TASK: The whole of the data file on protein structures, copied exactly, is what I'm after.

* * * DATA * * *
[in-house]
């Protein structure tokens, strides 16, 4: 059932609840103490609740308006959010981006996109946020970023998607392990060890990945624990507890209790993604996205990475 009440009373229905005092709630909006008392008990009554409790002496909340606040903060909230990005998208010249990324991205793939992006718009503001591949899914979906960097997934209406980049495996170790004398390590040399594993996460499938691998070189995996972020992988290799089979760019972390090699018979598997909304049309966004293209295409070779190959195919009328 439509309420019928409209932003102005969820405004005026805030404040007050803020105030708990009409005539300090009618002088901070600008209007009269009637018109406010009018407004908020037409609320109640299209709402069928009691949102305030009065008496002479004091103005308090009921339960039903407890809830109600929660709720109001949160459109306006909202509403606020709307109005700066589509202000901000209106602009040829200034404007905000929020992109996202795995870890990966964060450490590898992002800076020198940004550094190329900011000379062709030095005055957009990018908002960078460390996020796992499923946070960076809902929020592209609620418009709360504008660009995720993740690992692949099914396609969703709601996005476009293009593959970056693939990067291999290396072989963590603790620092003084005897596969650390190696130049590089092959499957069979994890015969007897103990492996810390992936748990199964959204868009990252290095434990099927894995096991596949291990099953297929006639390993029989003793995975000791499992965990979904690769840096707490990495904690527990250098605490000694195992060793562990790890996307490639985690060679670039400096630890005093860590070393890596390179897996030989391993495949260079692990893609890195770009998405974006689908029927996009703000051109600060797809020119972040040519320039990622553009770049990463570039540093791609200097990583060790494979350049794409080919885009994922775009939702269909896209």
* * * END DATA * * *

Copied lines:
[in-house]
């Protein structure tokens, strides 16, 4: 059932609840103490609740308006959010981006996109946020970023998607392990060890990945624990507890209790993604996205990475 009440009373229905005092709630909006008392008990009554409790002496909340606040903060909230990005998208010249990324991205793939992006718009503001591949899914979906960097997934209406980049495996170790004398390590040399594993996460499938691998070189995996972020992988290799089979760019972390090699018979598997909304049309966004293209295409070779190959195919009328 439509309420019928409209932003102005969820405004005026805030404040007050803020105030708990009409005539300090009618002088901070600008209007009269009637018109406010009018407004908020037409609320109640299209709402069928009691949102305030009065008496002479004091103005308090009921339960039903407890809830109600929660709720109001949160459109306006909202509403606020709307109005700066589509202000901000209106602009040829200034404007905000929020992109996202795995870890990966964060450490590898992002800076020198940004550094190329900011000379062709030095005055957009990018908002960078460390996020796992499923946070960076809902929020592209609620418009709360504008660009995720993740690992692949099914396609969703709601996005476009293009593959970056693939990067291999290396072989963590603790620092003084005897596969650390190696130049590089092959499957069979994890015969007897103990492996810390992936748990199964959204868009990252290095434990099927894995096991596949291990099953297929006639390993029989003793995975000791499992965990979904690769840096707490990495904690527990250098605490000694195992060793562990790890996307490639985690060679670039400096630890005093860590070393890596390179897996030989391993495949260079692990893609890195770009998405974006689908029927996009703000051109600060797809020119972040040519320039990622553009770049990463570039540093791609200097990583060790494979350049794409080919885009994922775009939702269909896209």